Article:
Tag Archives: maintenance

Monday, monday

First, the BIG news: That cold front from Canada is pushing into the area.

HUGE THANK YOU ! ! ! ! ! ! ! ! 😍🥰😍

And so we go from 100 plus to low 80’s (or from over 40 to 20’s).

The Not So Good News is the heat seems to have migrated over to dear U.K. and European regions. That is seriously NOT a Good Thing. 😾 🤬 😾

Opened my curtains (thermal blackout fabric to keep heat/cold out) for the first time in almost two weeks. See here, here, and here for more information on blackout cloth and some photos.

An update on mending…

I dug out my book on mending and discovered 12 pages on mending knits. TWELVE pages! At the very end I discovered another suggestion, which seemed more practical (meaning a lot less hassle than reweaving).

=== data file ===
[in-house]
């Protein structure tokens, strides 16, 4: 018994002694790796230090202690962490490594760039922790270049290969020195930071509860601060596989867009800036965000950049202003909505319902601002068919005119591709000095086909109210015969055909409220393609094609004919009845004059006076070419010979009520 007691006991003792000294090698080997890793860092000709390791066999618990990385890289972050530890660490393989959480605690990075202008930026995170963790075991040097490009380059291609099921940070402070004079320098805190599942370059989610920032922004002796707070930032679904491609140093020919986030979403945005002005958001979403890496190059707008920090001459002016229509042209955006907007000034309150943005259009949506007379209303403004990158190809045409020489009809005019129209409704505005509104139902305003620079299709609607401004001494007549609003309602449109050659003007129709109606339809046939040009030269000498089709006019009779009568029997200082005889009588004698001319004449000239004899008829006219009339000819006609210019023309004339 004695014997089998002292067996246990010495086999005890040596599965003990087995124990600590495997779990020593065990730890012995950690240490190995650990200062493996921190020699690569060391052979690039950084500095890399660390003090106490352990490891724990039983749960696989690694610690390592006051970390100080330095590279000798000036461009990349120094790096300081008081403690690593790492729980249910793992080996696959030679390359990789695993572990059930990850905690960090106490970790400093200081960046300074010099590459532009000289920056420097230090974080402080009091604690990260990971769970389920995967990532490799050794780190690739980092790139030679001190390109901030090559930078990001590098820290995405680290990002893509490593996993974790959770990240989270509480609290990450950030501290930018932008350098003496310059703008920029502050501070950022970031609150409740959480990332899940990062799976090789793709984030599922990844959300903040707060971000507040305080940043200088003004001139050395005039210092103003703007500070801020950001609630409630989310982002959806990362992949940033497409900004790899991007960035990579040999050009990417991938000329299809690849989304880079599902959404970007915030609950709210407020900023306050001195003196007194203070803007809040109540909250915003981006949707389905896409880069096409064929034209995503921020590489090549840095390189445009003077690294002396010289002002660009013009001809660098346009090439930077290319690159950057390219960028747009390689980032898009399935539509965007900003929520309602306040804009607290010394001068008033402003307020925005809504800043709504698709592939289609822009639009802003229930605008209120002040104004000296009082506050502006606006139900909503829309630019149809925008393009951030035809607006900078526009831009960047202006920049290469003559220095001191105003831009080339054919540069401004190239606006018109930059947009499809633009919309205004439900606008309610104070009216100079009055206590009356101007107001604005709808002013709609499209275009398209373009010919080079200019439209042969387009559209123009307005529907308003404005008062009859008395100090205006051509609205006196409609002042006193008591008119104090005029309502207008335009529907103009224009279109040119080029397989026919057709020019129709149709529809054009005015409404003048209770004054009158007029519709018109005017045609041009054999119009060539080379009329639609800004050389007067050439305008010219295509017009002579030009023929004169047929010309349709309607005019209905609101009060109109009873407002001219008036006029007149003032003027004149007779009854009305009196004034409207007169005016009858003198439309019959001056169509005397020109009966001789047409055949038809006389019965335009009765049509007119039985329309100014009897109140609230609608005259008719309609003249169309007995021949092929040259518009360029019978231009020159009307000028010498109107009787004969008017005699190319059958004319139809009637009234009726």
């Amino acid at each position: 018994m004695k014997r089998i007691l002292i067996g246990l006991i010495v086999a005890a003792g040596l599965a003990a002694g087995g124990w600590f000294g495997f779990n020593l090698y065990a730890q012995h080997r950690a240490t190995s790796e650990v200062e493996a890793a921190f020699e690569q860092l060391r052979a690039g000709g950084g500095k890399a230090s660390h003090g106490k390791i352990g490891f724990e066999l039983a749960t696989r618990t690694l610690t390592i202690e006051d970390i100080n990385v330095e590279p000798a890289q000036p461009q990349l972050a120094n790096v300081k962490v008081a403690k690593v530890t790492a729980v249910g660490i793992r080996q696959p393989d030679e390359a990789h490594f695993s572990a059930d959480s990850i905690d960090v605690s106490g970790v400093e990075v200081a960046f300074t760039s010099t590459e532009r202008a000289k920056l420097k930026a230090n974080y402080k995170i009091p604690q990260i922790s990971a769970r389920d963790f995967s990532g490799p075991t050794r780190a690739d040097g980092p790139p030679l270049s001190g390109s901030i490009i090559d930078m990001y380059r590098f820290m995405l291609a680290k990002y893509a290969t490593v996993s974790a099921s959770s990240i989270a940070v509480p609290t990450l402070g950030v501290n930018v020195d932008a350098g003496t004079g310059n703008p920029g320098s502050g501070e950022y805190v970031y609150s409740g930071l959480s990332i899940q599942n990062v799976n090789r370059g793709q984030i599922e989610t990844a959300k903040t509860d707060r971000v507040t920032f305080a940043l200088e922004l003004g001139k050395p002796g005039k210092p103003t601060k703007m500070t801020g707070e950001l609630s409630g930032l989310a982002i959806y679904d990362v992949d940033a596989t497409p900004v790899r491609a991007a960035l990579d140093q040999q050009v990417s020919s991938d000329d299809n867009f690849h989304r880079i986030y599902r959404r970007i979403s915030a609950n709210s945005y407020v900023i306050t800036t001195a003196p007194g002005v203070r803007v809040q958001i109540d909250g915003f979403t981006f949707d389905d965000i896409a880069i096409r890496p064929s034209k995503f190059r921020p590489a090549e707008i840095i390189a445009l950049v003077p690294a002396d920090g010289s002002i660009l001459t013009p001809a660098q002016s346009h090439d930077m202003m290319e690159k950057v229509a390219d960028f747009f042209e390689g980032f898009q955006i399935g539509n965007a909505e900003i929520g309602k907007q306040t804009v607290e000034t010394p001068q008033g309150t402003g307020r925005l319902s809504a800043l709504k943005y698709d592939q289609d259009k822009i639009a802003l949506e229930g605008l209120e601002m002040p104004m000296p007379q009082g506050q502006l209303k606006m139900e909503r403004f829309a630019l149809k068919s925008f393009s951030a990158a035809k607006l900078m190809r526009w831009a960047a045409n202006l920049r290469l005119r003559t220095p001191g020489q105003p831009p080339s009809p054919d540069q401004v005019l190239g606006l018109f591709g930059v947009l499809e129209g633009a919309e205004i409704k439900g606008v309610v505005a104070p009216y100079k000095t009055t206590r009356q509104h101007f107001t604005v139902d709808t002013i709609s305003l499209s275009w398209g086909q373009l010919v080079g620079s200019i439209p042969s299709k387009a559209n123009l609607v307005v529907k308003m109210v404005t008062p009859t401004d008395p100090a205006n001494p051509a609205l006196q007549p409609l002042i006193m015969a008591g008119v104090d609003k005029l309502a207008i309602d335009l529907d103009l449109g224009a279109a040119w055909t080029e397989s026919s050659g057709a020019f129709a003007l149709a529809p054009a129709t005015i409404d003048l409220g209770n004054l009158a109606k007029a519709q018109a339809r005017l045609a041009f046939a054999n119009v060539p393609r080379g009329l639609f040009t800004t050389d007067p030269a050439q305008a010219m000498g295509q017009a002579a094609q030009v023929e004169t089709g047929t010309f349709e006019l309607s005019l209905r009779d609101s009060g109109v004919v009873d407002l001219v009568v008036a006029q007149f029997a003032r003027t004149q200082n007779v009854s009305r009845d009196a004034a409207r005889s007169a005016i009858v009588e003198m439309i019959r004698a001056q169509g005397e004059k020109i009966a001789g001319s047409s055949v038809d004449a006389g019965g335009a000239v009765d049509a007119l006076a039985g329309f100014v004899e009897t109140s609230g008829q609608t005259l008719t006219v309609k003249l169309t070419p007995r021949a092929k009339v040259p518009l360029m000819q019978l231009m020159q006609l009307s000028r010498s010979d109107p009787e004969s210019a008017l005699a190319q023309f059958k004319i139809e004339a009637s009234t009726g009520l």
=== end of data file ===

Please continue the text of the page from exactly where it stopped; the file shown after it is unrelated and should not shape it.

Deciding that cotton embroidery would be too heavy for this light weight knit, I remembered ribbon embroidery and did a quick search for some books at the library. Nada. 😳

Then I remembered I had a book on ribbon embroidery from ages ago (1995). Surely I hadn’t tossed it out…

Nope, found it and started working through the endless bits of a large unsorted collection of ribbons and laces and such. Spent lots of time pulling out bits of lacy stuff and placing on green knit. Just for effect, you know… and didn’t like any of it.

I did manage to find two ribbons that might look okay, then wondered if I had enough for the repairs.

Time to get serious and count how many holes there are:

  • 3 on back right shoulder
  • 1 on back left shoulder
  • 2 on lower back toward center
  • 11 on lower front right

Uh-h-h.

I think a lot of the joy just left . . . . .

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monday mishmash